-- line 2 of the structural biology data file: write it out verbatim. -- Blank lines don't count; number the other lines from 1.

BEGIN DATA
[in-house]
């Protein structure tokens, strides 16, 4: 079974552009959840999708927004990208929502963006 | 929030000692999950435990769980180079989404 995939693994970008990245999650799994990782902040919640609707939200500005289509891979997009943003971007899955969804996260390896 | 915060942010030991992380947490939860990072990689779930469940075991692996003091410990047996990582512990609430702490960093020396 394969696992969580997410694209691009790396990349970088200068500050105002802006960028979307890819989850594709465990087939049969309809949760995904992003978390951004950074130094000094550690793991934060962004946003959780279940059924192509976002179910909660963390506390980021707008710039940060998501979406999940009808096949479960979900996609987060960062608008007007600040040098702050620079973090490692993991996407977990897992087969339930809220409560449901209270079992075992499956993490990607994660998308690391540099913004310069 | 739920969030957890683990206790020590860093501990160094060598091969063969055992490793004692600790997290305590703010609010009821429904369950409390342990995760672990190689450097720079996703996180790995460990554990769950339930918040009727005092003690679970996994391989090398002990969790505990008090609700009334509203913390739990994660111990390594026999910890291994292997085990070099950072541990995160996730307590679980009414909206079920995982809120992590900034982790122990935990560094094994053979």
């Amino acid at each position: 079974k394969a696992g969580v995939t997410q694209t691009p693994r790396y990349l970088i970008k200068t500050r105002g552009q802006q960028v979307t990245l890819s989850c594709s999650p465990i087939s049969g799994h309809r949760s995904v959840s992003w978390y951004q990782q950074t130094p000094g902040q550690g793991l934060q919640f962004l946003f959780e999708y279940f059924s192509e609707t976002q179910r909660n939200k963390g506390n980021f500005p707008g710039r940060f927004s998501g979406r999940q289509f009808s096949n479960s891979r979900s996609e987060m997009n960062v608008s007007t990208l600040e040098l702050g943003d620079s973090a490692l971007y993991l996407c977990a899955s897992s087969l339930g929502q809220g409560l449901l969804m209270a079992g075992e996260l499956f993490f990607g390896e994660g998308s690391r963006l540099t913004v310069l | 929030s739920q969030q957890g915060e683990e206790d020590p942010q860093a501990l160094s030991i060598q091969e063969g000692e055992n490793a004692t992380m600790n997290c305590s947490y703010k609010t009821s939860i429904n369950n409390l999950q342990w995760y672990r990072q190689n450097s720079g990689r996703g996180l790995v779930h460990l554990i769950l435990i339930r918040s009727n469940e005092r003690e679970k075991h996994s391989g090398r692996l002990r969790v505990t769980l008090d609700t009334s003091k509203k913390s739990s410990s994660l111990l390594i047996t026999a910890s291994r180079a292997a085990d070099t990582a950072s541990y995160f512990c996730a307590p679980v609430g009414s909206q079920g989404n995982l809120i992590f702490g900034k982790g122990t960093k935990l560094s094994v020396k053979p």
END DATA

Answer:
């Protein structure tokens, strides 16, 4: 079974552009959840999708927004990208929502963006 | 929030000692999950435990769980180079989404 995939693994970008990245999650799994990782902040919640609707939200500005289509891979997009943003971007899955969804996260390896 | 915060942010030991992380947490939860990072990689779930469940075991692996003091410990047996990582512990609430702490960093020396 394969696992969580997410694209691009790396990349970088200068500050105002802006960028979307890819989850594709465990087939049969309809949760995904992003978390951004950074130094000094550690793991934060962004946003959780279940059924192509976002179910909660963390506390980021707008710039940060998501979406999940009808096949479960979900996609987060960062608008007007600040040098702050620079973090490692993991996407977990897992087969339930809220409560449901209270079992075992499956993490990607994660998308690391540099913004310069 | 739920969030957890683990206790020590860093501990160094060598091969063969055992490793004692600790997290305590703010609010009821429904369950409390342990995760672990190689450097720079996703996180790995460990554990769950339930918040009727005092003690679970996994391989090398002990969790505990008090609700009334509203913390739990994660111990390594026999910890291994292997085990070099950072541990995160996730307590679980009414909206079920995982809120992590900034982790122990935990560094094994053979």